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  5. A Stamp Show Every Day


     Nassau Street 1905


    Nassau Street runs six blocks in lower Manhattan near Wall Street. As a street and as a philatelic institution it is a microcosm of how stamp collecting and dealing has changed. Stamp collecting began to be an extremely popular mainstream hobby beginning about 1900 and stamp dealers opened their doors as stand alone shops and not part of larger hobby retailers. In most cities, retailers congregate near each other as smaller
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  6. The $264,000 Question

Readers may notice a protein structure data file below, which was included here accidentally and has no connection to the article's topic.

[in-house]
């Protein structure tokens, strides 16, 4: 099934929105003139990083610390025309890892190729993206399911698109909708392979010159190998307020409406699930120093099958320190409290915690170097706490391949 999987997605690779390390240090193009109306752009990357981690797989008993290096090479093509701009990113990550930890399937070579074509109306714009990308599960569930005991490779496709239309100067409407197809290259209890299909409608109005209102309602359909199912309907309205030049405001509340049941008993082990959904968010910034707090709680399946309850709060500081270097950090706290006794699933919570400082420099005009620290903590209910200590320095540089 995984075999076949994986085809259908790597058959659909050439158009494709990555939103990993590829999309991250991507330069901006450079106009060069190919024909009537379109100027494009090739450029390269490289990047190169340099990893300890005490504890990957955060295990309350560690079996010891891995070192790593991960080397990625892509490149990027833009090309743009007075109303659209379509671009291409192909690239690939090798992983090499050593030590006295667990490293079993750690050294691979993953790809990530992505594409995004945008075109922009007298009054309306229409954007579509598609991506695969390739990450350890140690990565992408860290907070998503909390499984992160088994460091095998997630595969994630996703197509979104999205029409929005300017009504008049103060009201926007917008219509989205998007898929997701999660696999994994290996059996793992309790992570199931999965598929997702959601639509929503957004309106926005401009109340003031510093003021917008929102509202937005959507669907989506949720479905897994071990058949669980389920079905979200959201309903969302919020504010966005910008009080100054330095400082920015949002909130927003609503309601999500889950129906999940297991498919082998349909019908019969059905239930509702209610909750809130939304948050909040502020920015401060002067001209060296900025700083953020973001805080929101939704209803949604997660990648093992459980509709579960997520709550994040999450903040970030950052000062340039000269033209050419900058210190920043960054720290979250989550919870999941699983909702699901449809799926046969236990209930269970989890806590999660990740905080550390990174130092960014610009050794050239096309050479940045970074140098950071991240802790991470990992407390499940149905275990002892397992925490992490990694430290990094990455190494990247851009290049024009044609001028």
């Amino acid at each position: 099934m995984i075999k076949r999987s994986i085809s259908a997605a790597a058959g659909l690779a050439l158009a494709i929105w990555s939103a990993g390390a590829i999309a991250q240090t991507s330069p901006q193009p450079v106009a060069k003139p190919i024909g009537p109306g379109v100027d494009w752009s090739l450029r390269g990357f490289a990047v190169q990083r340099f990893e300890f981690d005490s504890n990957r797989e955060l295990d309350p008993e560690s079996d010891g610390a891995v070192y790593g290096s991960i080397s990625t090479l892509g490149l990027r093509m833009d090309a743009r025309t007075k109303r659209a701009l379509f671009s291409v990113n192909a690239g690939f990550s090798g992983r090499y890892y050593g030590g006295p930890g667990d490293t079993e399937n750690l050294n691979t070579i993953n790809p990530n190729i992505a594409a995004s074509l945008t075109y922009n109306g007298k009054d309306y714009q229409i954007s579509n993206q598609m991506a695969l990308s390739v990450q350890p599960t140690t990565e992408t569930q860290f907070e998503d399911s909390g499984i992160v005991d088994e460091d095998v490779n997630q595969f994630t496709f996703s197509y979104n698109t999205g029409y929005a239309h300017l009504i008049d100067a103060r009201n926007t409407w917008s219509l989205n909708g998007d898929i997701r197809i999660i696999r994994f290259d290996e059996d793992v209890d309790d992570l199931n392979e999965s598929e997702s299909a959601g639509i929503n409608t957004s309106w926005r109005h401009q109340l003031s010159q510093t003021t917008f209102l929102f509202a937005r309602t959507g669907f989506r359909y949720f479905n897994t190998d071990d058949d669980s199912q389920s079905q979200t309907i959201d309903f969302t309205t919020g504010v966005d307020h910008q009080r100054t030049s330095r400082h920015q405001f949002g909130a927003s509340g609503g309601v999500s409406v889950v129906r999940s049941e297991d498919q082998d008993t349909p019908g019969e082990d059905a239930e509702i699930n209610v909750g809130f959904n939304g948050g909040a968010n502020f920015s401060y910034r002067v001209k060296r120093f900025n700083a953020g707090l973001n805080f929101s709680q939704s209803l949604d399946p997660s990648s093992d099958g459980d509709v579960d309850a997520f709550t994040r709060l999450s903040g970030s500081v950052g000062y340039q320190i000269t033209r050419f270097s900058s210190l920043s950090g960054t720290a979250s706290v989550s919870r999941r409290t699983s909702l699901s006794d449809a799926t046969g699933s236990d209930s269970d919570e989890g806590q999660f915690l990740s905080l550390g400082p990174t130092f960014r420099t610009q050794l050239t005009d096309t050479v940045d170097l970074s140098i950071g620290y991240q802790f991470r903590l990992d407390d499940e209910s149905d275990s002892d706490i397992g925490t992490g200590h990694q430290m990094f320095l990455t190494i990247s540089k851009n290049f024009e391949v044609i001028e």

For years, philatelists have decried the lackluster philatelic marketing that the USPS has given to our hobby. New issues have been well designed and created with an eye for appealing to communities that would put the stamps away and not use them (which is, after all, the Post Office's main goal). And the new issues have certainly been plentiful enough
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  7. Careless Handling


    Paper seems very much the same to non-collectors, and certainly, in the modern period, collectors have had to pay very little attention to issues caused by paper. The United State
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  8. Evolution of Color and Shade in Philately

    There is surprising uniformity of color on early stamps. The first stamp, the Penny Black, was
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  9. Plating